Sep 26 2008
I was sitting outside the Harbourside Inn at dawn drinking my morning coffee when I heard a rustling sound and a red squirrel’s frightened scream.
Fifty feet away a hawk was chasing breakfast, hopping fast through the trees with wings outspread. His prey, the red squirrel, was cheating death.
Brown and white with a bold white eyebrow and long, powerful, yellow legs the bird had the wingspan of a red-tailed hawk. “Oh my gosh!” I thought, “it’s an immature northern goshawk!”
Until that moment I had never seen a “gos” (*) on the ground. I’d only seen them during quick fly-bys at hawk watches and often needed help identifying them. Not so with this bird. This one fairly shouted “I’m a gos!”
Northern goshawks are the largest North American accipiter. Truly a northern bird, they don’t leave their territory in winter unless their food supply crashes. In Pennsylvania they nest in the northern tier and only come to the southwestern part of the state in winter, but because they prefer forested areas to cities and suburbs it’s unusual to see them in Pittsburgh.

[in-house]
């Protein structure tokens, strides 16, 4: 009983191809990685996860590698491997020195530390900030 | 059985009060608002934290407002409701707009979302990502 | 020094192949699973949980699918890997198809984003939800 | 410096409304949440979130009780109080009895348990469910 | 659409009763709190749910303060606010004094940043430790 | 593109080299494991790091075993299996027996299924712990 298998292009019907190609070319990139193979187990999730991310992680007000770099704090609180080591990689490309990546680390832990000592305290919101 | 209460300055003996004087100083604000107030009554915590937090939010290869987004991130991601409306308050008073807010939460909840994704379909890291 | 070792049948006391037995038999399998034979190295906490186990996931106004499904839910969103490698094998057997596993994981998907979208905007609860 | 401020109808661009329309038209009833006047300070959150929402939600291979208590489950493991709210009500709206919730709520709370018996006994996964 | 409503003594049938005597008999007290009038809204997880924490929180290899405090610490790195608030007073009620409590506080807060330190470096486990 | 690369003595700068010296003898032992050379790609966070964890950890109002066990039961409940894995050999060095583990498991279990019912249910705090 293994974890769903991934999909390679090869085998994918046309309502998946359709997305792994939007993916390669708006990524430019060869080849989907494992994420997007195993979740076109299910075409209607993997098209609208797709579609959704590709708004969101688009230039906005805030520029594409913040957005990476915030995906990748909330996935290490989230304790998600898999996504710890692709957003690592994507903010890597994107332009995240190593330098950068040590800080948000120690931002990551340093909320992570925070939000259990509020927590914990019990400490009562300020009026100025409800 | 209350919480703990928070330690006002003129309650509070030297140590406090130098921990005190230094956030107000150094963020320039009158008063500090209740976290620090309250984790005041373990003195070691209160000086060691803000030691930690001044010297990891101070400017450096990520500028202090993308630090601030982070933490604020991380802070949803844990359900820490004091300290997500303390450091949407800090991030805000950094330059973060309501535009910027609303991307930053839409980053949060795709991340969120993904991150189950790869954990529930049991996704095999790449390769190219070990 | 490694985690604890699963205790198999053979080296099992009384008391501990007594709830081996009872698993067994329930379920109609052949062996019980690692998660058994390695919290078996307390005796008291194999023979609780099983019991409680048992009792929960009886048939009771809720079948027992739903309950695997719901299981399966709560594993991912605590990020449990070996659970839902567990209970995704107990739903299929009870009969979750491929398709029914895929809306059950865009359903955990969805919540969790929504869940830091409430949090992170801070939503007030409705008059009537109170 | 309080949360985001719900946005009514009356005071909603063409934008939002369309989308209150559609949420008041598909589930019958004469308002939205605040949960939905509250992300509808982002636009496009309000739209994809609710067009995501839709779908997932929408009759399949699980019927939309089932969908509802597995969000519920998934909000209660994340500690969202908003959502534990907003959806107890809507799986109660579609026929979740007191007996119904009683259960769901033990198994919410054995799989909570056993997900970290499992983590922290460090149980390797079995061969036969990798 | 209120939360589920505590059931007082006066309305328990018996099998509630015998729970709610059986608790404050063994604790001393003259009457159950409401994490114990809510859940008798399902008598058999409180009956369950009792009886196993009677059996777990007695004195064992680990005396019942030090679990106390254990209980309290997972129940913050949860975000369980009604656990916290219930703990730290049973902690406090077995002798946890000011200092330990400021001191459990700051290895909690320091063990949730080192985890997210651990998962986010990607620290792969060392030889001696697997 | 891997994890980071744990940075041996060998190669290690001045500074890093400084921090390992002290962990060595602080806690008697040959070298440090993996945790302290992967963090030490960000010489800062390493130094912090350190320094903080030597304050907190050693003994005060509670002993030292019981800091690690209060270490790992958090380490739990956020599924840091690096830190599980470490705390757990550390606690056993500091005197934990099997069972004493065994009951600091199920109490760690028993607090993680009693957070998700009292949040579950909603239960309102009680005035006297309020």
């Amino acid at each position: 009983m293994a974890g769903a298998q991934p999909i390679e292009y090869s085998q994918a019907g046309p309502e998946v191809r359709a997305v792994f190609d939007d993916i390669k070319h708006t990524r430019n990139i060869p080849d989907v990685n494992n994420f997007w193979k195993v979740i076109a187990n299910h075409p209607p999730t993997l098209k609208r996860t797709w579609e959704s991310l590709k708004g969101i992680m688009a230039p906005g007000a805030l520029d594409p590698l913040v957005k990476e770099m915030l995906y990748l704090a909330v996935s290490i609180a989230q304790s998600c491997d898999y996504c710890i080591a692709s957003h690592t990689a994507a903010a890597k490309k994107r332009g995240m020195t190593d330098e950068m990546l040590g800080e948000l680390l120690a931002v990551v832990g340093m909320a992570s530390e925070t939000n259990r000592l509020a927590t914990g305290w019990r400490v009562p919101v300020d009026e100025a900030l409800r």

Goshawks are well known for fiercely defending their nests, aggressively attacking humans and even killing raptors who nest nearby. If this bird had been an adult during nesting season I would have been in serious trouble sitting only 50 feet away.
Fortunately the goshawk was young and intent on his meal. I watched the red squirrel escape and the goshawk fly to a perch deeper in the woods.
What a privilege to see him! Though it was a stressful morning for the squirrel, I’m glad he was there to tempt the hawk into the open.
(Thank you to Debbie Waters, Hawk Ridge Bird Observatory, Duluth, Minnesota for her photo of an immature northern goshawk)
(*) A note on pronunciation: “Gos” (pronounced “goss”) is the birders’ nickname for the species. “Goshawk” is pronounced “goss-hawk.”